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Impact Of The New Income Tax Act Limits On SERPs

By: Diana M. Woodhead

The 2003 federal budget proposed increases to the Income Tax Act limits for tax-assisted retirement savings (the ITA Limits) for registered pension plans (RPPs), registered retirement savings plans, and deferred profit sharing plans. The increased ITA Limits subsequently became law with the enactment of Bill 28. Employers who sponsor supplementary employee retirement plans (SERPs) that are designed to top-up the benefits that can be provided under an RPP should be aware that the increased ITA Limits may have an unintended impact on these supplemental arrangements.

So let’s examine the potential impact of the increased ITA Limits on SERPs.

Changes In The ITA Limits

Under Bill C-28, the ITA Limits increase as follows:

Money Purchase Limits
The money purchase limit has been increased from $14,500 to $15,500 for 2003; $16,500 for 2004; and $18,000 for 2005. For 2006 and subsequent years, the money purchase limit will be increased by increases in the Average Industrial Wage. This will permit increased contributions to money purchase pension plans starting in 2003, provided the plans in question permit the higher contributions.

Defined Benefit Limits
The defined benefit limit will continue to be the greater of $1,722.22 and 1/9 of the money purchase limit. This means that the defined benefit limit will be $1,722.22 for 2003; $1,833.33 for 2004; $2,000 for 2005; and 1/9 of the money purchase limit for subsequent years.

Types Of SERPs

Most SERPs are designed to top-up benefits that cannot be provided under RPPs due to the operation of the ITA Limits. SERPs can provide top-up benefits in a variety of ways. The most common format for a SERP is to mirror the benefits that are provided under the RPP but without regard to the ITA Limits, with an offset for the benefits that can be provided by the underlying RPP. Alternatively, a SERP could guarantee the replacement of a specified percentage of salary – for example, 70 per cent – without regard to the ITALimits, and with an offset for the benefits that are provided by the underlying RPP.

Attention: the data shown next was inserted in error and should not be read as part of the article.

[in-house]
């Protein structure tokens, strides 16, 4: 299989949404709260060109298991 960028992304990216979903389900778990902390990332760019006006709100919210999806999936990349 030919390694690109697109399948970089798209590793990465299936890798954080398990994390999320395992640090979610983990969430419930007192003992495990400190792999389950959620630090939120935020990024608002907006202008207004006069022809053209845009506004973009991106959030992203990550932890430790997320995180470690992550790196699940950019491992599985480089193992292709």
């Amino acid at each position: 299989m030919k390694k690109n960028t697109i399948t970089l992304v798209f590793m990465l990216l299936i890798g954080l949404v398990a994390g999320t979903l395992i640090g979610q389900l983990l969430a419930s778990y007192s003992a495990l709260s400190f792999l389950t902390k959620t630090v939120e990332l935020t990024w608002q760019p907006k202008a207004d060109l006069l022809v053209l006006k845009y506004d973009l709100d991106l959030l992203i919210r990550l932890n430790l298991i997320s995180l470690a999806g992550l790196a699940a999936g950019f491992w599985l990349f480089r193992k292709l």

Another possibility would see the SERP providing for a higher accrual rate than is permitted by the ITA Limits – such as 21⁄2 per cent rather than the two per cent that is currently permissible under the ITA – with an offset for the benefits that are provided by the underlying RPP.

In these scenarios, it is usual for SERP members to be members of the underlying RPP, as most organizations prefer to take maximum advantage of the tax assistance that is provided under the ITA.

Therefore, as can be seen from the examples above, the typical SERP is structured with an offset for benefits that are provided under the RPP.

SERP Funding Arrangements

SERPs can be fully or partially funded arrangements and, if so, are normally ‘retirement compensation arrangements’ (RCAs) under the ITA, that are subject to a 50 per cent refundable tax on contributions to the SERP and earnings thereon.